Conditionality is one of the most central yet least-understood of the Buddha’s teachings.  Known as the doctrine of Pratitya Samutpada, it’s most succinctly expressed in the classic formulation "This being, that becomes; from the arising of this, that arises." This formula, recorded in texts and carved in inscriptions throughout the Buddhist world, is said to summarise the whole of the Dharma, the teaching of the Buddha.  But how can such a simple summary be the conceptual formulation that characterises the experience of a Buddha, an ‘Awakened One’, a state beyond all words and concepts?

Dhivan (whose English name is Thomas Jones) tells us how, and takes us into the heart of the Buddha’s insight that everything arises in dependence on conditions. With the aid of lucid reflections and exercises he prompts us to explore how conditionality works in our own lives, and provides a sure guide to the most essential teaching of Buddhism.

"Clearly and intelligently written, this book carries a lot of good advice."
Professor Richard Gombrich, author of What the Buddha Thought

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Sunday, April 24, 2011

Jayaraja publishes the 'Yellow Book' - Games, Energizers and Playful Group Activities for Exploring Identity, Community, Emotions and More!

Jayaraja writes with news of the publication of his first book - the first of its kind, certainly within Triratna. Called ‘The Yellow Book of Games and Energizers’, it’s subtitled ‘Playful Group Activities for Exploring Identity, Community, Emotions and More!’ and Jayaraja says ““You could mention that it has loads of ideas for working with groups, icebreakers, communication games, plus playful and creative evaluation ideas and activities”.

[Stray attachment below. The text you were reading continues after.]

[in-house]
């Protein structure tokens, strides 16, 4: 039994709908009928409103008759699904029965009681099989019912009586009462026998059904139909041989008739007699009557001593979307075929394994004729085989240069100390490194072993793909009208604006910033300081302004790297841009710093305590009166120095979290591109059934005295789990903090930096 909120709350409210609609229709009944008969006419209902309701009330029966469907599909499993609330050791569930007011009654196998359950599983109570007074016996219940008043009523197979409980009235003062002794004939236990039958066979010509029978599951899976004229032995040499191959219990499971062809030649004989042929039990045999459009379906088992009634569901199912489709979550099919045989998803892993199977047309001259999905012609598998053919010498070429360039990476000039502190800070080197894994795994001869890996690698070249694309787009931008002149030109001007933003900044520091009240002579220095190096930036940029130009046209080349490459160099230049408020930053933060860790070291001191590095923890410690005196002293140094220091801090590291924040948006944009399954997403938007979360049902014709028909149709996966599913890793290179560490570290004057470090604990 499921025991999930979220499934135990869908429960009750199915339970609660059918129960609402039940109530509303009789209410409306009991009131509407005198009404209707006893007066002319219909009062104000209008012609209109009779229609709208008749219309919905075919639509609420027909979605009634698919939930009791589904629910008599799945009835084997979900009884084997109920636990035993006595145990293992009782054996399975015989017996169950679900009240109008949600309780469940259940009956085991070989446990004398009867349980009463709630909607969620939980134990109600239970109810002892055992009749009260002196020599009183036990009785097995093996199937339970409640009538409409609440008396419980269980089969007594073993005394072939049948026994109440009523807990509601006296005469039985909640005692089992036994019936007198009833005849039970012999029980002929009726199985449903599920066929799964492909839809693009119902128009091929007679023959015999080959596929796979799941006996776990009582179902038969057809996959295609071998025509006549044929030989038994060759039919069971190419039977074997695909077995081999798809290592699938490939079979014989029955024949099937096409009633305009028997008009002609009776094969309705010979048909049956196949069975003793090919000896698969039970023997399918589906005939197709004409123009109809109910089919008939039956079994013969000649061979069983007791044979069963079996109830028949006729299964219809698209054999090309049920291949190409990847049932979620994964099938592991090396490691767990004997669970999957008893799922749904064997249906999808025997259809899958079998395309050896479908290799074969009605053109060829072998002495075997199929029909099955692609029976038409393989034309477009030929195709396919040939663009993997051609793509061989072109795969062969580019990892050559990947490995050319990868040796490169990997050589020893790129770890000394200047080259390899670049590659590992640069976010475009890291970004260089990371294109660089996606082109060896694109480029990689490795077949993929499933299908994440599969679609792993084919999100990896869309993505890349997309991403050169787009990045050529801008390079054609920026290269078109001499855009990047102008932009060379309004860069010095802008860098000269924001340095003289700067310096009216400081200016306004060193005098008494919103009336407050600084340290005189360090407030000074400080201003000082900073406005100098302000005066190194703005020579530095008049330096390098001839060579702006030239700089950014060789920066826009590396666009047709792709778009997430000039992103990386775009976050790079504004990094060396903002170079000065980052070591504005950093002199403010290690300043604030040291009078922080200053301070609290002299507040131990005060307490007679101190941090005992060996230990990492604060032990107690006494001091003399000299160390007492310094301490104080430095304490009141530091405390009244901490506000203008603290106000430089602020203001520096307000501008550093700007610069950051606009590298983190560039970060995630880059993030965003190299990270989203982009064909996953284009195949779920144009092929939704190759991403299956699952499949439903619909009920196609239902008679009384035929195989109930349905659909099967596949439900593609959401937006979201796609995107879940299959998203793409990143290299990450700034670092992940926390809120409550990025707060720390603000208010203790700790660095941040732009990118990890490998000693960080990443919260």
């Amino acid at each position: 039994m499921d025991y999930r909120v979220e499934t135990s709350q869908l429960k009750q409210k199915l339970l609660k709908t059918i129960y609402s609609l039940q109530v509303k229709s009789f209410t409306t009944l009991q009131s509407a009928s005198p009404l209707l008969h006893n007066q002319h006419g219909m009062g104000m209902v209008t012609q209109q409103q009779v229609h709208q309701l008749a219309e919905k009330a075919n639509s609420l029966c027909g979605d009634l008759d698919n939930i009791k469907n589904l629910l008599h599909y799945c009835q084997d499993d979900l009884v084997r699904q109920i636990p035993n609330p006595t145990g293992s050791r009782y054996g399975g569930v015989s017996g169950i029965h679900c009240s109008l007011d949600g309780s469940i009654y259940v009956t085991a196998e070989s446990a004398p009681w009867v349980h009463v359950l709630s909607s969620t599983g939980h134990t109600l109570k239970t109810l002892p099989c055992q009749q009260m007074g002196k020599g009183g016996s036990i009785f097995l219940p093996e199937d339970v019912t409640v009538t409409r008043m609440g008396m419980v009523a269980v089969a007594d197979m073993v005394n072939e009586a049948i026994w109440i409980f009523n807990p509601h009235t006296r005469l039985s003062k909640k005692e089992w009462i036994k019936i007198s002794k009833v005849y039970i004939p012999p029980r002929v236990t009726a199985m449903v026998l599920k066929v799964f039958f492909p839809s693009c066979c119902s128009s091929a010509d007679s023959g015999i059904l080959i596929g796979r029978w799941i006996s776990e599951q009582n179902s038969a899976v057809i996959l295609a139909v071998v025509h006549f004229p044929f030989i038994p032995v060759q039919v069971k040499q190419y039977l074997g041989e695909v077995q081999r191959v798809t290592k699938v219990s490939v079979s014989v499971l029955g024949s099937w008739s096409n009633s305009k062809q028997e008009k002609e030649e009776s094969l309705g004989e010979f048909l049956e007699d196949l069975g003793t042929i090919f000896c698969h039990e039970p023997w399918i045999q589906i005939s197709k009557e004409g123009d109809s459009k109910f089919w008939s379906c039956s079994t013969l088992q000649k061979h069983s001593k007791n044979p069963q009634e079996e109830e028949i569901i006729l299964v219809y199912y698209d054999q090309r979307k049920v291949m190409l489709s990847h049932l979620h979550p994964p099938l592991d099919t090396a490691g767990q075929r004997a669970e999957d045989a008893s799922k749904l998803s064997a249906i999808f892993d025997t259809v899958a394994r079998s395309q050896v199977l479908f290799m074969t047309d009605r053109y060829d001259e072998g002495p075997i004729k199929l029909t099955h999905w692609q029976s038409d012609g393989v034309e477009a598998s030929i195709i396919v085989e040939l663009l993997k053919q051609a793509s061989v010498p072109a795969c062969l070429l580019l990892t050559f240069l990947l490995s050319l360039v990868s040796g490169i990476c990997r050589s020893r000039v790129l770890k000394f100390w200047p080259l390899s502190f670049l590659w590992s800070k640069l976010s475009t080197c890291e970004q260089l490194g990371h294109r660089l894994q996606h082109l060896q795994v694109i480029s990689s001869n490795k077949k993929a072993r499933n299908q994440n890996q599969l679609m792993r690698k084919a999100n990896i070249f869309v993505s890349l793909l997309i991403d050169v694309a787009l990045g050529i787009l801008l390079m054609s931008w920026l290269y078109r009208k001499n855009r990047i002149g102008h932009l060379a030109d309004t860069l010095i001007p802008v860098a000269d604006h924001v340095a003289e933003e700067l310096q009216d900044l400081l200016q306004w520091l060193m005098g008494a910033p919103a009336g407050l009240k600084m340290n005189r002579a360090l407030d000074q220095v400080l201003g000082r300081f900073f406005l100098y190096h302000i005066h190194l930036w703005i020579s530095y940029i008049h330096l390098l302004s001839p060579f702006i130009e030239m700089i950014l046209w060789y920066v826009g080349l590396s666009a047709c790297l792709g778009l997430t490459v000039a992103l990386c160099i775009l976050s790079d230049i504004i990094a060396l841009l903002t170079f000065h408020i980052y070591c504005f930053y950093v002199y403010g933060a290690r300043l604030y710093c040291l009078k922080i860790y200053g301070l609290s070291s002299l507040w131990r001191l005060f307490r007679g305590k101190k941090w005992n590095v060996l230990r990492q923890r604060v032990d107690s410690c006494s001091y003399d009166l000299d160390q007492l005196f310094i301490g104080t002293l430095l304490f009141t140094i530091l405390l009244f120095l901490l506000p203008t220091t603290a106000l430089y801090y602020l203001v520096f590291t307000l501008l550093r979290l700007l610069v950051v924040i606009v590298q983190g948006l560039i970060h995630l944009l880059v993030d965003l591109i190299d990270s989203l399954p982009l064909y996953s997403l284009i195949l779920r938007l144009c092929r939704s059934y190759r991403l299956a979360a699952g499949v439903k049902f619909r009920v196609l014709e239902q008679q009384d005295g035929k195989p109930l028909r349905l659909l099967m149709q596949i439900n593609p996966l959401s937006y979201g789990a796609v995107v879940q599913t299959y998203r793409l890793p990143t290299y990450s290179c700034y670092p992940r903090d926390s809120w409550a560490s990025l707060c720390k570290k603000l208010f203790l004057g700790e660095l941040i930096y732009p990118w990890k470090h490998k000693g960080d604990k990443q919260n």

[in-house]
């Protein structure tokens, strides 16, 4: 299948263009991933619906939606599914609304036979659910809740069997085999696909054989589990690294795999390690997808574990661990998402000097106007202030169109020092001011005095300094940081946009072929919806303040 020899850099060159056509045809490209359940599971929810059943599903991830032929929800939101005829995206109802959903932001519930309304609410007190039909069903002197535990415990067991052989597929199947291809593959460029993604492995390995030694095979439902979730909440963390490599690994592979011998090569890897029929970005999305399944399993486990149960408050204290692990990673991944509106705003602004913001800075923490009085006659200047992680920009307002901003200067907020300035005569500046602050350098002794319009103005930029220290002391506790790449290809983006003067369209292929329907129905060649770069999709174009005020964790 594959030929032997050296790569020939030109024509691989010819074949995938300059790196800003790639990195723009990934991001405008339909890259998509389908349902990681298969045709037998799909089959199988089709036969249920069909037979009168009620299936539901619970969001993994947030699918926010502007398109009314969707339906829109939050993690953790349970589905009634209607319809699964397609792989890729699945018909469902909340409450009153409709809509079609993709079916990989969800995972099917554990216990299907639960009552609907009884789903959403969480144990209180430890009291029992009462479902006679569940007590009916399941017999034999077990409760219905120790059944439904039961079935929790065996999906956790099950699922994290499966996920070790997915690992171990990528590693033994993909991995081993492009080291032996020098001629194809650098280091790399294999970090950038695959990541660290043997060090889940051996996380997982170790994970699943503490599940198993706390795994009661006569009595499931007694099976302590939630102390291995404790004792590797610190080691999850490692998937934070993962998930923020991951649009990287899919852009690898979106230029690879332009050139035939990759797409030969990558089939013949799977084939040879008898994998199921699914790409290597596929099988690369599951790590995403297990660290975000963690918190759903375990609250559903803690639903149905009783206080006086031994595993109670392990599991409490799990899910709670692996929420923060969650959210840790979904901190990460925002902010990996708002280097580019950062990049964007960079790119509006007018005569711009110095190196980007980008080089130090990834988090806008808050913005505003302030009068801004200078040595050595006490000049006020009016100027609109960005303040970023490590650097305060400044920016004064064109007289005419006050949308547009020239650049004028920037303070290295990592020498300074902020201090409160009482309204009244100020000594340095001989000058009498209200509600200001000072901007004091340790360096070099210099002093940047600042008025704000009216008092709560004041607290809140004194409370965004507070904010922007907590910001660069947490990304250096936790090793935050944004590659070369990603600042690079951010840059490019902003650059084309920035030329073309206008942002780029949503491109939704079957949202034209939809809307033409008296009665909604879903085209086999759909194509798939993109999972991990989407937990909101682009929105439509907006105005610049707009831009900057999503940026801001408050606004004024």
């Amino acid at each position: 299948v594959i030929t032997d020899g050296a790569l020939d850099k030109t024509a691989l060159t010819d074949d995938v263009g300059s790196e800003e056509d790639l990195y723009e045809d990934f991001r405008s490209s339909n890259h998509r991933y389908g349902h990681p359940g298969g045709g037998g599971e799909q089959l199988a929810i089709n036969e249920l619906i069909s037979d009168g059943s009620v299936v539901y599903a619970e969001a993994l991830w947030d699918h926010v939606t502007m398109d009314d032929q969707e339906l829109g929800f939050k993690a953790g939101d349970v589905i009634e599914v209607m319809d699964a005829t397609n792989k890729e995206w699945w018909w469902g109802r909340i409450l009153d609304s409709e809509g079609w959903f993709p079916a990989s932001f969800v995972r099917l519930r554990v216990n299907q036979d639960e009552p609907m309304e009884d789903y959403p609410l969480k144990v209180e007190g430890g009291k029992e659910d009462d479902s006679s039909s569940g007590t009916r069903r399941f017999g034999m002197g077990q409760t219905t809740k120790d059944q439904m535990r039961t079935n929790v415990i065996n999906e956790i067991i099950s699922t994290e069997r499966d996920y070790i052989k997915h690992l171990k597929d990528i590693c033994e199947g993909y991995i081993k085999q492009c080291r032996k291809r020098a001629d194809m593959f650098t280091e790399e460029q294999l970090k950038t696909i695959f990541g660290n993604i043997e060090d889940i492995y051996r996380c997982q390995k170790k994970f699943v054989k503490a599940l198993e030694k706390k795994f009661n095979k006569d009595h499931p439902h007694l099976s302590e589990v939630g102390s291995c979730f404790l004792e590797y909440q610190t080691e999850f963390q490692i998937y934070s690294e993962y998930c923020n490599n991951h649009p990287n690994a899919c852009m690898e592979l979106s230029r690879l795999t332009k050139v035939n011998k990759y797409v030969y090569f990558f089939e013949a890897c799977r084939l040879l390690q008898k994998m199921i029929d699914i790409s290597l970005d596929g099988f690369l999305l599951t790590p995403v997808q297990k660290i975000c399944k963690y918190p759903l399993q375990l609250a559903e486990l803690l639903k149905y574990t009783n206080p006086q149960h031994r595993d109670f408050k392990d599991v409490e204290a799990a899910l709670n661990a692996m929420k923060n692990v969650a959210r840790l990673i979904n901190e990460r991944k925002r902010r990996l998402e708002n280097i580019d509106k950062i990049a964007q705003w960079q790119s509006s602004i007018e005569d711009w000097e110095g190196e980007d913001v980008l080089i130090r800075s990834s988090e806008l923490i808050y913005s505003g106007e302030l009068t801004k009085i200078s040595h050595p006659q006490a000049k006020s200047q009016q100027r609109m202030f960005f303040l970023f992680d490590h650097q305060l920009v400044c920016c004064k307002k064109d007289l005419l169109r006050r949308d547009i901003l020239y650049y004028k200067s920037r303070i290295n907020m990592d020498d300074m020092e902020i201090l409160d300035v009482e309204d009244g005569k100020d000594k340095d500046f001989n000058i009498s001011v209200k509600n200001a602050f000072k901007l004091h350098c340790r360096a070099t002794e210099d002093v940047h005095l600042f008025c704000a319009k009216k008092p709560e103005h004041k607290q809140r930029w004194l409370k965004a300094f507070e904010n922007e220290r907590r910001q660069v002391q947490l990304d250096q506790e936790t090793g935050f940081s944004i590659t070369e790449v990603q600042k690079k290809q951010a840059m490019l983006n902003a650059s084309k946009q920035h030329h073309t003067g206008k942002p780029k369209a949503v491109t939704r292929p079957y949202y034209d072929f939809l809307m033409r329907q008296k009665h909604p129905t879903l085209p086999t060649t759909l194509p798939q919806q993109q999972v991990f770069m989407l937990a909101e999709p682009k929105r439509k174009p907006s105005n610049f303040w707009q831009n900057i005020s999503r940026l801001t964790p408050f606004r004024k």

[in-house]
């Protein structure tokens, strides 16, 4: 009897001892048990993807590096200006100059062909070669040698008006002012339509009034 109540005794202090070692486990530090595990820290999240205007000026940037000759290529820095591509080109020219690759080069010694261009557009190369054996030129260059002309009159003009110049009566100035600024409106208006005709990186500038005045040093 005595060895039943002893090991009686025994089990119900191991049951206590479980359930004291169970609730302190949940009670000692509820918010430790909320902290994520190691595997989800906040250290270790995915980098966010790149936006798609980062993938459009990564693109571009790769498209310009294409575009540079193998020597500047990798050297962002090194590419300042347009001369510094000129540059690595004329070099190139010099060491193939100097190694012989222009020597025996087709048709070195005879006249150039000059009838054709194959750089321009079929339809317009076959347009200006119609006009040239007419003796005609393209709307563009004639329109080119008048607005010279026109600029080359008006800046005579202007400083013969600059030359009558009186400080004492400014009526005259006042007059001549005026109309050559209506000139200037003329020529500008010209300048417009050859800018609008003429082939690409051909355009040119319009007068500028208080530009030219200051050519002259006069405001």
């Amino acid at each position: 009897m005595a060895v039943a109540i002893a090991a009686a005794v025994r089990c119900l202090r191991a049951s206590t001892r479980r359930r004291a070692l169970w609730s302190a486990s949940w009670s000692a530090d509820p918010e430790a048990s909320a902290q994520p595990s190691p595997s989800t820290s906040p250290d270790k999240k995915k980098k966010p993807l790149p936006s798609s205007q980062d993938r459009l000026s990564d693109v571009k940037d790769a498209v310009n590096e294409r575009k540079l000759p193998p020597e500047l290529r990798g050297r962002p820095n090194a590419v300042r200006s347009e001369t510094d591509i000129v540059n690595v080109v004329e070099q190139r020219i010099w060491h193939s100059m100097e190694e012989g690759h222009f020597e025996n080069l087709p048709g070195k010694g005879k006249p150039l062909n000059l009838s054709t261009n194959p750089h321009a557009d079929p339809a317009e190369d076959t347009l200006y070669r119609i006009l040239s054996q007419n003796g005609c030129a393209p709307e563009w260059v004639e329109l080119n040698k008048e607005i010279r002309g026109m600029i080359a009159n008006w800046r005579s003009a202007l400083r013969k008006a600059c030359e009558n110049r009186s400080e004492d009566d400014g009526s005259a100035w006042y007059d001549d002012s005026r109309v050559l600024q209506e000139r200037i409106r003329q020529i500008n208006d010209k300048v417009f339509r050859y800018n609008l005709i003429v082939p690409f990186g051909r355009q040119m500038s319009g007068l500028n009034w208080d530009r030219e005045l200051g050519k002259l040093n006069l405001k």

Co-authored with his Belgian friend and colleague Erwin Tielemans, it’s available on Amazon, where they describe it in a little more depth, saying “People of all ages learn important life skills through playing games, and recognising this can be the key to enhancing their social, educational and personal development. Incorporating play into teaching and training not only makes learning fun, but it can also open minds to the value of cooperation, communication and reflection. The book is a collection of tried and tested games for use in workshops, youth groups and the classroom, covering everything from icebreakers and group forming ideas, to brain-bending word games like Napoleon Has Lost His Pipe and hilarious high energy games like Group Juggle .

“With clear instructions, delightful illustrations and discussion ideas for every game, this book makes it easy to encourage everyone from age 6 to 86 to think for themselves, use their imagination, and interact positively with those around them. Packed with exciting and energizing games that will entertain everyone involved, this book will be a vital resource for teachers, youth group leaders, trainers, and anyone else wishing to enrich their work with playful games and ideas”.

Jayaraja has been ordained for over twenty years and has many talents - he’s a master fundraiser (currently heading up Karuna's One-Year Appeal), a veteran of team-based Right Livelihood at Windhorse:Evolution in Cambridge, a workshop leader at Buddhafield (where he’s famed for his Skilful Flirting lessons!), a Gestalt psychotherapist, and a qualified Physical Education and Drama Teacher to boot.


Thursday, April 21, 2011

Buddhists and Schools Conference in Birmingham